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Hanna Ashraf
Egyptian-born British studio potter

Hanna AshrafHanna Ashraf is an Egyptian-born studio potter resident in Britain. Ashraf studied art and design at El-Minya College of Fine Art in Egypt from 1986-1989 and theater design at Central St. Martins College of Art & Design in London from 1991-1994. He began working with clay in 1997 and established a studio in 1998. He has been a member of the British Craft Potters Association since 1999.

Hanna Ashraf Hanna Ashraf

Inspired by ancient forms and techniques, Ashraf hand-builds his earthenware vessels which are burnished and then smoke-fired. Decorative effects are achieved with the help of resist techniques.

Artist's Statement

Work is concerned with achieving the balance of creating ceramics which are inextricably linked to the forms and techniques of the ancient world yet utterly contemporary in their personality. I am always excited by the prospects of the interaction between the precision of my designs and the spontaneity of the fire. The technique of Raku, smoke-fired ceramics poses many challenges, it is seemingly simple yet one that is quite laborious and often fraught with difficulties. One can never take the results for granted since a successful piece is essentially the result of a collaboration between design and chance, precision and spontaneity, artist and elements for it is the flames which ultimately breath life into the work.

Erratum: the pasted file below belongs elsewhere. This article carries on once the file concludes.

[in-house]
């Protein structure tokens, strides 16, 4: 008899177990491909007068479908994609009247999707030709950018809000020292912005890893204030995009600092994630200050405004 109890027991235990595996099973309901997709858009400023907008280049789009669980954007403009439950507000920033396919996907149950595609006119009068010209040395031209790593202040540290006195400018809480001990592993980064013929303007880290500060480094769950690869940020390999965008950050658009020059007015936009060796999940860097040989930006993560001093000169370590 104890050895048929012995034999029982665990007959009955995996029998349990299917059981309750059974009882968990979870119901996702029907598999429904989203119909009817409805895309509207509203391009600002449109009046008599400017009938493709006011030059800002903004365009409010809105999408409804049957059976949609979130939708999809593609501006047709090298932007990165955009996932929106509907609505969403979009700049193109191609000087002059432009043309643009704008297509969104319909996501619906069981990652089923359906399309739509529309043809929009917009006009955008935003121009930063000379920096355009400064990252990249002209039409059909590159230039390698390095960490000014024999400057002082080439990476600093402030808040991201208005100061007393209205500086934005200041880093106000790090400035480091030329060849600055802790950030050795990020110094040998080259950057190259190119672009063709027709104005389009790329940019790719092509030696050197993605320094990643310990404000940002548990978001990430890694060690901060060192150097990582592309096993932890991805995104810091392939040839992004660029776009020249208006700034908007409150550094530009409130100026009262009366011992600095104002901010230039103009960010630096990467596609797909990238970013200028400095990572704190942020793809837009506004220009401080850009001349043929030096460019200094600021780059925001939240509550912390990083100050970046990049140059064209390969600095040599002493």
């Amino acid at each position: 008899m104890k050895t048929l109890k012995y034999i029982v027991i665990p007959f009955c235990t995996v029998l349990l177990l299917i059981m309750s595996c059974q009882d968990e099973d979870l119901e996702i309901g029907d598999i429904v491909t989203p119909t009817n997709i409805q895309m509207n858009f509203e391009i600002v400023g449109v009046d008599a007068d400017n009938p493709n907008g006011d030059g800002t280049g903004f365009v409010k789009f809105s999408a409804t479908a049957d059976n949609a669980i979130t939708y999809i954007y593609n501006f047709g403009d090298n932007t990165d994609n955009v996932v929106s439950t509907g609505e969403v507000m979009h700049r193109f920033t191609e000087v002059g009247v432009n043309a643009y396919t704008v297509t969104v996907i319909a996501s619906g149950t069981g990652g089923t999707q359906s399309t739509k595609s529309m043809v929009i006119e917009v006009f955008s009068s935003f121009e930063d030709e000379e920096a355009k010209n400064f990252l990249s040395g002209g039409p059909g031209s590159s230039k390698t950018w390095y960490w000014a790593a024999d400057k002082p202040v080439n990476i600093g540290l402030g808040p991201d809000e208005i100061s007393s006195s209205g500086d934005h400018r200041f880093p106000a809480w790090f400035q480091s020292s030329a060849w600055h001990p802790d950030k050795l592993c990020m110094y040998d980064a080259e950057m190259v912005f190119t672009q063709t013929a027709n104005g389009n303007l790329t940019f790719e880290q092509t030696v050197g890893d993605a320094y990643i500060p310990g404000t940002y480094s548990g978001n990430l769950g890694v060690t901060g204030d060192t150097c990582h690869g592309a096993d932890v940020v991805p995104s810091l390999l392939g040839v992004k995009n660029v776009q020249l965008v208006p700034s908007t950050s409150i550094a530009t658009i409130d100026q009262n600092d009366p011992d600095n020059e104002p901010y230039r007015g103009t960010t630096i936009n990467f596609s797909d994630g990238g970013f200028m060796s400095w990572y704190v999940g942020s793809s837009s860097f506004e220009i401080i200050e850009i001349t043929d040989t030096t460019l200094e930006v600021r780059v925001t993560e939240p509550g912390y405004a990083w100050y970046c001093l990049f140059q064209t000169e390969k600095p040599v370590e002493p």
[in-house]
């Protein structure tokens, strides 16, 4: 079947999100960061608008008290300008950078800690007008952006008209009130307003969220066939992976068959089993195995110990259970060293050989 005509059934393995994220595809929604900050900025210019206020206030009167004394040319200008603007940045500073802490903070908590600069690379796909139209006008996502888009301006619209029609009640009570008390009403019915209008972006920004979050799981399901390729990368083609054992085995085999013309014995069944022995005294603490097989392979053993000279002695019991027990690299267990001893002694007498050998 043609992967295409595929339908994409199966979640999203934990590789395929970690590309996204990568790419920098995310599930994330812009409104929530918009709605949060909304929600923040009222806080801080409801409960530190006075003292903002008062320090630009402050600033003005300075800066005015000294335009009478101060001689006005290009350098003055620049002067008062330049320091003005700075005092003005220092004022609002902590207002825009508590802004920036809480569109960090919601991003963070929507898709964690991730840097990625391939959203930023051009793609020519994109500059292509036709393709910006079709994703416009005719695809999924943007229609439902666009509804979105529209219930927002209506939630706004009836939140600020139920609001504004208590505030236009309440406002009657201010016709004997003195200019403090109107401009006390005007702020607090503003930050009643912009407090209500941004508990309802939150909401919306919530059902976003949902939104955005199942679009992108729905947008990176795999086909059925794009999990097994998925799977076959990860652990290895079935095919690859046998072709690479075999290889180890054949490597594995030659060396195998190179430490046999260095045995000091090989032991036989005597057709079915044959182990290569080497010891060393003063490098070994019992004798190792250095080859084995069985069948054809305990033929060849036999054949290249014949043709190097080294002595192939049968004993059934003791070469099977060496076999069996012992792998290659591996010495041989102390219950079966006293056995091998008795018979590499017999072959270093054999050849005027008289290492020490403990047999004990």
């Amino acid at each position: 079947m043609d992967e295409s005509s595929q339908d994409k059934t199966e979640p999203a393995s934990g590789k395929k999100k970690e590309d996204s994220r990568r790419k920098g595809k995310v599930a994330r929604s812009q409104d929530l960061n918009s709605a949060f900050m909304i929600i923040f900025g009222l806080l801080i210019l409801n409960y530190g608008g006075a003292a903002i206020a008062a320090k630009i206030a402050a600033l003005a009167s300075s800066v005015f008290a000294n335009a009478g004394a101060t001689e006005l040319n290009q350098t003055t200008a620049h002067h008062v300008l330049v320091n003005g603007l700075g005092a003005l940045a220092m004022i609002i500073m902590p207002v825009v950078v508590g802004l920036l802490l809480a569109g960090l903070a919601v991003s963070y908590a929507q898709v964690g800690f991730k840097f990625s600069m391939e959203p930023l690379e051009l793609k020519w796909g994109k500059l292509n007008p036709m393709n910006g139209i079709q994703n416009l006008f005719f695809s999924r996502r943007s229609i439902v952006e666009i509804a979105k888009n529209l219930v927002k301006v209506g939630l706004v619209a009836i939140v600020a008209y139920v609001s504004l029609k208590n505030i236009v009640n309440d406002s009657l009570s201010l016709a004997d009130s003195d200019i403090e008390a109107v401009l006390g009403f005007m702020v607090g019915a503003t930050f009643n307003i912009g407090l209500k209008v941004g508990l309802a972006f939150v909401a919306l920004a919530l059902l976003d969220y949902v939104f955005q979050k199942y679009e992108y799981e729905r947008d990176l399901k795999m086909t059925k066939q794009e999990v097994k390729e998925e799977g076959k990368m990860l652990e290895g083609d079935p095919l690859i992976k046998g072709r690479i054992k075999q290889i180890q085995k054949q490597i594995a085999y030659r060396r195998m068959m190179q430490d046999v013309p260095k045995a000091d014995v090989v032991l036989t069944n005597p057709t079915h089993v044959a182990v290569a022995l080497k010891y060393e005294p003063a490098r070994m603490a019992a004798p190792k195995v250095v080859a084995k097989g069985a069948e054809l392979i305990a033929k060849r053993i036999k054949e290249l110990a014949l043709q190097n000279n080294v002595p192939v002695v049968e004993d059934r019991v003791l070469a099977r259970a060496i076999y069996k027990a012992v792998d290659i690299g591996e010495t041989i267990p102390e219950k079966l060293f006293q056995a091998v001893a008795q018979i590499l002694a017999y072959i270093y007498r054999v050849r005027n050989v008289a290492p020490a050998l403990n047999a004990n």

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Technical Notes

Clay bodies: Earthstone, smooth white stoneware.

The form is started as a pinch pot then developed using slabs. Once completed the form is refined with metal and rubber kidneys. Burnishing is very important to the final result, I therefore meticulously repeat the process until the desired surface is achieved . After a biscuit firing to 1000 c, the piece is subjected to the smoke firing using a variety of resist techniques, currently I am exploring the technique of naked raku where the biscuit fired ware is covered with a thick layer of slip,once dried a thin layer of glaze is brushed on and the required pattern is incised through both clay and glaze with a sharp skewer stick. Work would normally be fired to 850c or until the glaze has matured. The piece is then removed to a reducing chamber where it would be covered by sawdust . After cleaning a layer of wax is applied to enhance and seal the surface.

Images and text courtesy Hanna Ashraf.

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